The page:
Small Town Life is an Option
The COVID-19 quarantine has crushed so many small businesses and the economy at large. It’s truly been the worst financial crisis unfurling in this country in recent memory. And while some measures are in place to help so that this does not reach that level of despair, many people are increasingly finding themselves out of jobs.
But is there a silver lining? Yebo yes!
“Work From Home” Will prompt More People to Experience Small Town Life
Two weekends ago I had a necessary family errand that took me out of the city and out of Gauteng. I passed through a few small ‘sleepy’ towns in Mpumalanga. I had to refuel in one and had to stop for a snack at the other. While snacking at the second town, I began to feel the freshness of its spaces, its people .and got inspired…
The whole “work from home” part of quarantine has shown a lot of employers and employees a path to choosing where they want to live. In a system that no longer requires “butt in chair” management, why would someone choose some of the big cities out there? Would you rather look out on some fields or forests, or listen to cars honking all night long?
But when some of these folks come to a small-town setting, they’ll get exposed (maybe for the first time) to the power of a small-town localized community. Maybe they won’t be able to visit the opera every weekend and maybe the little grocery store doesn’t have a big selection of breads and cheeses (how many bread choices do we need?), but the sense that everyone is working together and everyone knows each other is a very alluring opportunity.
This Will Drive More Small Business Opportunities
The easy example is that delivery businesses thrive when city types show up at a small town. People are used to convenience living, and if those services don’t quite exist in the small-town setting, you can step in and fill a gap.
Another way to serve this relocation migration that may come at the start of 2021 is to find and adapt coworking spaces, even if they’re more “six feet apart” than they would have been a few months ago. These spaces will need great Wi-Fi, space to spread out and work, and a little kitchen space. Not a lot of investment really.
Big cities were the way to go for a long while. Then suburbs. Small towns were “unsexy” for some time. But it’s the right time to show off the power of the small town brand and how you can help grow the world not that far from your front porch.
Recently I was fortunate enough to catch a webinar with Luther Snow talking about the asset approach and positive development.
Given my rural origins Snow’s thinking resonates with me on this subject. Snow started by addressing the prevalent “urban bias”: if the way things happen in the concentrated centre is what matters everywhere.
Urban bias is evident in:
- centralized meetings
- traditional land economics (high price = high value)
- poverty rate, measured by concentration of people
- place targeting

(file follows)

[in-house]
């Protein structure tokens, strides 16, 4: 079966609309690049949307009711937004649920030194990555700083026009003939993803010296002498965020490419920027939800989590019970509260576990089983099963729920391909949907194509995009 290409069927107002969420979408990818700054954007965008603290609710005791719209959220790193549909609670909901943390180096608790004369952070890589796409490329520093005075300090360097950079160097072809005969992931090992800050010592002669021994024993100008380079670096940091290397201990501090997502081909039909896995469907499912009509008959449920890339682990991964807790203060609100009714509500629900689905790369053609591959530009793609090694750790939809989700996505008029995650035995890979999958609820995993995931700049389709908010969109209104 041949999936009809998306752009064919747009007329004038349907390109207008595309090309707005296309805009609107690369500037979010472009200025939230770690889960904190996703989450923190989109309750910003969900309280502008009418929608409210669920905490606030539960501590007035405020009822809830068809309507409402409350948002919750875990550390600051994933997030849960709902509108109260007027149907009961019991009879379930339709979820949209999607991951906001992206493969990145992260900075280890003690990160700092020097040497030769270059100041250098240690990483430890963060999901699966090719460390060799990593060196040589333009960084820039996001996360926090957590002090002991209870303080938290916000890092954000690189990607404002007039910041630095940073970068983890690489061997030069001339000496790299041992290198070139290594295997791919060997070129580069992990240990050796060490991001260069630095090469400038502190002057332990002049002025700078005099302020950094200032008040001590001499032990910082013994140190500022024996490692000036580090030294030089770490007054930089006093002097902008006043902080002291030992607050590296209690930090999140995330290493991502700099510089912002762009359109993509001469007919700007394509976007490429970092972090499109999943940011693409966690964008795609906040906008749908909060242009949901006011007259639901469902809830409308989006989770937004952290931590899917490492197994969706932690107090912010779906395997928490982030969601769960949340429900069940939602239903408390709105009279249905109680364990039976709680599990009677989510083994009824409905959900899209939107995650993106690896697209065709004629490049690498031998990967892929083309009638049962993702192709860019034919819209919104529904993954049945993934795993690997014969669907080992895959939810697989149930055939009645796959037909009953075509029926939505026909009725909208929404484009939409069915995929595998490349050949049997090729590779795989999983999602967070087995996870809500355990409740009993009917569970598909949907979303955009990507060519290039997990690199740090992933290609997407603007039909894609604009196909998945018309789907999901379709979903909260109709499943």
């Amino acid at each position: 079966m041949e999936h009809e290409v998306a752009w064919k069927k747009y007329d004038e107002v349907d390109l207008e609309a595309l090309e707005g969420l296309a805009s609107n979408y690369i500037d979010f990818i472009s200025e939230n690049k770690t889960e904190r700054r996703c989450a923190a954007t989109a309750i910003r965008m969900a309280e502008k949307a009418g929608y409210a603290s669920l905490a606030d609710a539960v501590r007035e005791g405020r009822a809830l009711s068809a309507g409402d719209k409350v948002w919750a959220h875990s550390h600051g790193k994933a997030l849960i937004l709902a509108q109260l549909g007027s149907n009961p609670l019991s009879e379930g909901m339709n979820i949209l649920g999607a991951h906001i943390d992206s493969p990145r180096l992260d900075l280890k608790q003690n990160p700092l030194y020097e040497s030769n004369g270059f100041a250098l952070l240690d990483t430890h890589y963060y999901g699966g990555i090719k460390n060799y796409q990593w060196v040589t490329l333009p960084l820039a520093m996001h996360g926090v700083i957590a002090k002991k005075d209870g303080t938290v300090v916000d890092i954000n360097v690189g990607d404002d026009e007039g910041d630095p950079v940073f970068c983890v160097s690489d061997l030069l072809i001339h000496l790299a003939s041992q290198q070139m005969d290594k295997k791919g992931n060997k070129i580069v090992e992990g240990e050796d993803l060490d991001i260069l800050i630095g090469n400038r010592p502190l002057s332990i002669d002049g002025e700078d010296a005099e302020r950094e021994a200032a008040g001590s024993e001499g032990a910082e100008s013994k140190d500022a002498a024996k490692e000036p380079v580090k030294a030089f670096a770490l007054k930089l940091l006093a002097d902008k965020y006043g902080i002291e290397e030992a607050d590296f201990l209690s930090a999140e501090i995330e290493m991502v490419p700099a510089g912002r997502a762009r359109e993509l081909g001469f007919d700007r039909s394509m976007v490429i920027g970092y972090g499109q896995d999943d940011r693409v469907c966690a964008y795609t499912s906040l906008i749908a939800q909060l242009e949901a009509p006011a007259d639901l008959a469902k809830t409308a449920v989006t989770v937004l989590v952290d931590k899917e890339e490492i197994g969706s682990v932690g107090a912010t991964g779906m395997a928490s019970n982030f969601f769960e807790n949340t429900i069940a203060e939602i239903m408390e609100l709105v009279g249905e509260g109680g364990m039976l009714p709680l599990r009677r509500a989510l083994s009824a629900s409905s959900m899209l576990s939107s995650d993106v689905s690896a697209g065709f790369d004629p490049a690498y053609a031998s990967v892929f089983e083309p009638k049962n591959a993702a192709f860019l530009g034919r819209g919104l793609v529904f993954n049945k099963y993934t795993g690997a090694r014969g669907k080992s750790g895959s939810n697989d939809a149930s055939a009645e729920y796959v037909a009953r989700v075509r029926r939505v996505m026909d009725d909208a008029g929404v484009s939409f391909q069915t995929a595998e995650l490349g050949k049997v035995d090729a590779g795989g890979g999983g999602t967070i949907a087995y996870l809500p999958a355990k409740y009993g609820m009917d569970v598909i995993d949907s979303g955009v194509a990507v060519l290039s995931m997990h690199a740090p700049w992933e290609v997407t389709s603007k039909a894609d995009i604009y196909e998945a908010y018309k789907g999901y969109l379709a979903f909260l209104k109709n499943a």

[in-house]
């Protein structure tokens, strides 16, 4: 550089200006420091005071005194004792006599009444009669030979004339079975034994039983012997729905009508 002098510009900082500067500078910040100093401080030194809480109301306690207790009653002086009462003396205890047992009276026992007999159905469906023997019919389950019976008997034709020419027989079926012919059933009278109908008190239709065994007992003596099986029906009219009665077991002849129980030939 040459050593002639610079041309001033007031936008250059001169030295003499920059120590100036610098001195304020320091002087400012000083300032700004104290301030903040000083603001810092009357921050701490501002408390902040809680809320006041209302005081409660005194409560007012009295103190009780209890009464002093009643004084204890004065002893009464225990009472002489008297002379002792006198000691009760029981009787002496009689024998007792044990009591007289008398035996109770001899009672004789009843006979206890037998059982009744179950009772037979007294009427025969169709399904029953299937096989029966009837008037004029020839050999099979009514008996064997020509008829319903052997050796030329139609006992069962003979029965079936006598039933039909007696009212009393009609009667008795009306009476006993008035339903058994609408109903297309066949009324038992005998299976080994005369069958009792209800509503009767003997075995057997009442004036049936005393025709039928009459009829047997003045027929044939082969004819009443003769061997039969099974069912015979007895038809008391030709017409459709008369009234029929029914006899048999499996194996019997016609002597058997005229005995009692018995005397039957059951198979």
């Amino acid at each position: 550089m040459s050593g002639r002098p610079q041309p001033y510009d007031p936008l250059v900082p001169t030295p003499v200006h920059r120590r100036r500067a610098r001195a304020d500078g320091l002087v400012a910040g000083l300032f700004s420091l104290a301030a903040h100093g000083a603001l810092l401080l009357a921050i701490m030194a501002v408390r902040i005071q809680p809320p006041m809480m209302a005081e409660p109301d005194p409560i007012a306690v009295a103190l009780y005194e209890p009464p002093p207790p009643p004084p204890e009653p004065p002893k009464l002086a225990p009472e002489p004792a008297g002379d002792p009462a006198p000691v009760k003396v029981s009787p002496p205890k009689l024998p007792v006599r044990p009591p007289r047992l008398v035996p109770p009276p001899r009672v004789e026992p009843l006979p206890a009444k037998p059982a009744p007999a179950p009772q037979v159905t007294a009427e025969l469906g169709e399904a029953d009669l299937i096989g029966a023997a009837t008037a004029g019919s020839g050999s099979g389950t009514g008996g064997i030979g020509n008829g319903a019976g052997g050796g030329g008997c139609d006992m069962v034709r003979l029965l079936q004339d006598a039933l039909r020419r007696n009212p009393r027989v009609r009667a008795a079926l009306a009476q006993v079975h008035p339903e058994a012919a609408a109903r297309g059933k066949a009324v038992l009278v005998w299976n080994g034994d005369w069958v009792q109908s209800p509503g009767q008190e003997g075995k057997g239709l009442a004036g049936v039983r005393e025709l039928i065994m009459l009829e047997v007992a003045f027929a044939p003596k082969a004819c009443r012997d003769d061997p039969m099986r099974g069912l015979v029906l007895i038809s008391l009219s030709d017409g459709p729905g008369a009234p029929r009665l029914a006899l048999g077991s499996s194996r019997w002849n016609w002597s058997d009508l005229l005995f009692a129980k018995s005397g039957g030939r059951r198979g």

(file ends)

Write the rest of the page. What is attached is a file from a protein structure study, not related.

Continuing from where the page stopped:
- preference for institutional and professional efforts over volunteer efforts
- focusing on economies of scale
We, rural people, sometimes adopt urban bias, leading us to say things like:
- we are small
- do not have much
- we are just volunteers, no jobs
We can choose how we look at things. We, rural people, have assets.
What is “rural”?
Ruralness just means we are spread out, Snow said.
Being spread out is not an automatically negative characteristic. In fact, we can choose to see rural or small-town people as:
- rely on neighbours
- collaborative and networked
- Independent + Interdependent = Networked
Snow contrasted the “concentrated” or urban view versus a more “networked” or rural point of view in several ways:
Concentrated: central meeting location
Networked: rotating meeting locations, online meetings
Concentrated: big industrial firm
Networked: industrial corridor
Concentrated: tourism destination
Networked: tourism trail
Concentrated: poverty concentration
Networked: poverty awareness and accessibility
Concentrated: economies of scale
Networked: economies of networks (the way the internet works, or a farmer’s market)
Post Covid-19 Opportunity
Off course Snow would have had a different “Rural” in mind to one I am most familiar with in the African context – where infrastructure in small town and rural communities is a big challenge. Which partly explains the huge urban migration that we witness each year – I am one such statistic- some twenty odd years ago.
However, Covid-19 might still just be the needed catalyst that will spark a migration to smaller towns – for better quality of life, for more affordable livelihoods and for restarts in many peoples’ entrepreneurial journeys. The digitalisation of the economy makes it possible to operate many businesses from practically anywhere where there is access to adequately infrastructure like power, internet, and logistics.
I personally know several people (family and friends) who have left the city and “gone back home” because of the WFH phenomenon. Some are considering long term arrangements with their employers – they have tasted the huge living cost savings this brings to their already constrained family budgets.
Resourceful and innovative entrepreneurs should see many opportunities in addressing the needs of workers and other entrepreneurs who are moving away from big cities…local authorities should embrace the opportunity to create more vibrant local economies and livelihoods.
What do you think about relocating to a small town?
Keep the face mask on. Thank you.